Jesper Gaarsdal: SynergyXR ApS; Sune Wolff: SynergyXR ApS; Claus B. Madsen: Aalborg University

In this paper, we present an animation authoring tool, capable of automatically generating an exploded view of assemblies in real-time. 3D user interfaces in virtual reality are used for controlling the explosion distance of parts, as well as other metrics affecting the explosion direction and order. The methods used are based on assembly sequence planning and employ an assembly-by-disassembly approach, requiring no additional information about parts other than their geometry and position in the assembled state. The computation times for five assemblies of different complexities are presented, tested on a standalone virtual reality device.

Sequential Eyelid Gestures for User Interfaces in VR

Christian Arzate Cruz: Ritsumeikan University; Tatsuya Natsume: Ritsumeikan University; Mizuto Ichihara: Ritsumeikan University; Asako Kimura: Ritsumeikan Univ.; Fumihisa Shibata: Ritsumeikan University

In this poster, we present user-defined sequential eyelid gestures to control UIs in VR. Previous works have proposed sequential eyelid gestures for VR interaction. However, they do not include squint or wide-open eyelid states. In contrast, we consider those eyelid states too, and we encouraged users to prioritize how well the gestures fitted the commands. To validate that the user-defined gestures are effective, we tested them in a user study N = 17 with five different UI commands for VR interfaces. We use the Vive Pro Eye HMD to detect all our final gestures with low error rates.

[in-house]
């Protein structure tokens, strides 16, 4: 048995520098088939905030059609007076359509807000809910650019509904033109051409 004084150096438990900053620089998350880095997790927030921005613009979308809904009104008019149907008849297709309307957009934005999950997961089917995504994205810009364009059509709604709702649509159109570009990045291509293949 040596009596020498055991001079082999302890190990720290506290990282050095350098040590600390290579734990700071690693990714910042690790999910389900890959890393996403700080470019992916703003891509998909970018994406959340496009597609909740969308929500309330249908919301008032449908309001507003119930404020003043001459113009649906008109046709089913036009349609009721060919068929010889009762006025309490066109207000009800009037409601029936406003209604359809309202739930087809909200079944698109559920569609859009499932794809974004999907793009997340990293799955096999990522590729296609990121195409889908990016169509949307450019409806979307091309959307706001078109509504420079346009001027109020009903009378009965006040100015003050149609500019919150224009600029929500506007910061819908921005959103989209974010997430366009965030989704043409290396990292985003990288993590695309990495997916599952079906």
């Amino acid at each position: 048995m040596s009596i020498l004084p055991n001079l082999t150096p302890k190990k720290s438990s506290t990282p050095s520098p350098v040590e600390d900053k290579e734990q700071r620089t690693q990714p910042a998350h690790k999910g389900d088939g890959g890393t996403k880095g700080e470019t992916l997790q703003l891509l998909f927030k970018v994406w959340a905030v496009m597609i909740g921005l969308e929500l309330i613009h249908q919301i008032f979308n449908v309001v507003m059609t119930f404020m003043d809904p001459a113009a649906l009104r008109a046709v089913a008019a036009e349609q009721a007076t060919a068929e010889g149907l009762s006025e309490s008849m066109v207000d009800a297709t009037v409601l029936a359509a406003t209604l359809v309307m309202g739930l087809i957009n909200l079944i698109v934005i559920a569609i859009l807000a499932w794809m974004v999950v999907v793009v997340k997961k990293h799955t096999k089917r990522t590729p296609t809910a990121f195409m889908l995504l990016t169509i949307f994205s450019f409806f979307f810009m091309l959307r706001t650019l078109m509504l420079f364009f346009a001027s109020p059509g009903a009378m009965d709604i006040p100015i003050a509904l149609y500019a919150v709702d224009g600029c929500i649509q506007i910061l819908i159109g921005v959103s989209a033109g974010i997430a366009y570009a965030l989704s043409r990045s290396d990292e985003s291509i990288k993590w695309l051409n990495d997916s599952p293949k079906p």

Comparing Context-sharing Interfaces in XR Remote Collaboration

Booth: 15

Eunhee Chang: University of South Australia; Yongjae Lee: Arizona State University; Byounghyun Yoo: Korea Institute of Science and Technology; Hojeong Im: Korea Institute of Science and Technology

eXtended Reality (XR) remote collaboration refers to working together on virtual data or real objects through various types of reality. To achieve a higher immersive collaboration experience, it is critical to converge heterogeneous realities in one shared workspace, where environmental changes are continuously updated. In this study, We extend our previous work, the Webized XR system, in terms of sharing the local environmental context. This system can provide three types of context-sharing interface (2D video, 360 video, and 3D reconstruction), delivering spatial information about the workspace. We also performed a pilot user study to measure the quality of this system.

Towards more child safety-oriented decisions through VR?

Haoyang Du: Goldsmiths, University of London; Songkai Jia: Goldsmiths, University of London; Joel Gautschi: Zurich University of Applied Science; Julia Quehenberger: Zurich University of Applied Science ; David Lätsch: ZHAW Zurich University of Applied Sciences; Xueni Pan: Goldsmiths

Witnessing intimate partner violence (IPV) could have long-term negative impacts on children. Such exposure is, however, often overlooked by professionals. We developed a VR scenario which allowed participants to witness IPV from a child’s perspective. In this pilot study, we found that they made more child-protective decisions and showed higher levels of empathy towards the child after VR exposure. When comparing the impact between the child’s perspective and third-person perspective, no statistically significant differences were found in empathy and decision-making, even though those with the child’s perspective had significantly higher levels of presence.

Tomato Presence: Virtual Hand Ownership with a Disappearing Hand

Anthony Steed: University College London; Vit Drga: University College London